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Hyperion Records

Click cover art to view larger version
Moscow by John Bratby (1928-1992)
Private Collection / Photo © Christie's Images / Bridgeman Art Library, London
Track(s) taken from CDA67896
Recording details: December 2011
Henry Wood Hall, London, United Kingdom
Produced by Andrew Keener
Engineered by David Hinitt
Release date: February 2013
Total duration: 10 minutes 35 seconds

Sarcasms, Op 17
composer
1912/4

Tempestoso  [1'56]
Allegro rubato  [1'10]
Smanioso  [2'09]
Precipitosissimo  [3'37]

Introduction  EnglishFrançaisDeutsch
Standing rather apart from the salon pieces, Impressionist evocations and fairy tales that make up the bulk of early twentieth-century piano miniatures, there are also some that have their sights set more on innovation and experiment. Prokofiev himself gave one of the earliest performances of Schoenberg’s Three Piano Pieces, Op 11 (1909), and Bartók’s uncompromising Burlesques (1908–11) and Allegro barbaro (1911) enjoyed considerable notoriety at the time. Prokofiev’s own Sarcasms, composed between 1912 and 1914, are more or less in this mould, and they are certainly among his most experimental works before his period of self-imposed exile from 1918.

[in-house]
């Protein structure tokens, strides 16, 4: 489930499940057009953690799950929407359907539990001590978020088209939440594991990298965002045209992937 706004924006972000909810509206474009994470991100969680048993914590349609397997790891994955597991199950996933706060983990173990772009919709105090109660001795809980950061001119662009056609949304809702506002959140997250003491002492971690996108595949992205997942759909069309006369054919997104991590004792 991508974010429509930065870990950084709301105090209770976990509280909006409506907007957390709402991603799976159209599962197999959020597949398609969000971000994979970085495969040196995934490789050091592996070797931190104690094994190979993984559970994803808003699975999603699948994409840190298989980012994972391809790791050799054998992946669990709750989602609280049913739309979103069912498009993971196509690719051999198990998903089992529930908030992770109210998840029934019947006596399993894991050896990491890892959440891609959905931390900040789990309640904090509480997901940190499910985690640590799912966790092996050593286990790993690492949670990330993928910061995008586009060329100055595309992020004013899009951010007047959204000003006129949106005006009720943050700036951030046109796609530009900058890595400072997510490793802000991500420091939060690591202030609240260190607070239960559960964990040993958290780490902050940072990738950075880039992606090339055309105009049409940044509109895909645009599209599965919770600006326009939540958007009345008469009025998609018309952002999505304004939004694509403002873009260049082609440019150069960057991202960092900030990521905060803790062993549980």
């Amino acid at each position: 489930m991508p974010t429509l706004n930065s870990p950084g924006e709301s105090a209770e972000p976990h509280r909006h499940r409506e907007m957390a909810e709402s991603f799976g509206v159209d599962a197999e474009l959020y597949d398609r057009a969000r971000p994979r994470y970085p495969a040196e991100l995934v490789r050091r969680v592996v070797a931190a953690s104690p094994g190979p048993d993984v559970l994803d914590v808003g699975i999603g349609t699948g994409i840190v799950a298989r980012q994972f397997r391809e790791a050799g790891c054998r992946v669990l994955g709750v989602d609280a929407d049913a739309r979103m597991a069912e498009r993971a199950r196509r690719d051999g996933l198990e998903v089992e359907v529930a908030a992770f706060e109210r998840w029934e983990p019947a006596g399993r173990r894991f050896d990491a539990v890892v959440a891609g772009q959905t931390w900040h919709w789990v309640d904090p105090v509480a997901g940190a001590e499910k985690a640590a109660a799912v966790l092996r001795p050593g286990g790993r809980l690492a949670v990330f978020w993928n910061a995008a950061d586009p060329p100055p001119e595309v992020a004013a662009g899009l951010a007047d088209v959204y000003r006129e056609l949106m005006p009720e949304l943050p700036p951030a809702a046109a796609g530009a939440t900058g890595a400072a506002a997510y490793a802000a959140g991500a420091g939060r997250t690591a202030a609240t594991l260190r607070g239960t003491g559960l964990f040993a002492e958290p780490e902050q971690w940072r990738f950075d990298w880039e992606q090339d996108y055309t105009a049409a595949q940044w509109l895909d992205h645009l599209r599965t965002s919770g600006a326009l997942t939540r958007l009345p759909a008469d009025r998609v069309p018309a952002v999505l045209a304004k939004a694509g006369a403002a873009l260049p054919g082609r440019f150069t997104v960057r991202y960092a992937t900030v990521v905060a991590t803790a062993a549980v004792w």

No doubt there was an element of image-consciousness here, too, right from the beginning. Prokofiev revelled in the controversy provoked by his more extravagant compositions and performances. In 1941 he reflected on the fifth Sarcasm, perhaps again with a degree of hindsight: ‘Sometimes we laugh maliciously at someone or something, but when we look closer, we see how pathetic and unfortunate is the object of our laughter. Then we become uncomfortable and the laughter rings in our ears, laughing now at us.’ But there is no need to take these compositions too seriously. Equally plausible is the response of the noted Russian virtuoso Konstantin Igumnov to the same piece: ‘This is the image of a reveller. He has been up to mischief, has broken plates and dishes, and has been kicked downstairs; he lies there and finally begins to come to his senses; but he is still unable to tell his right foot from his left.’

from notes by David Fanning © 2013

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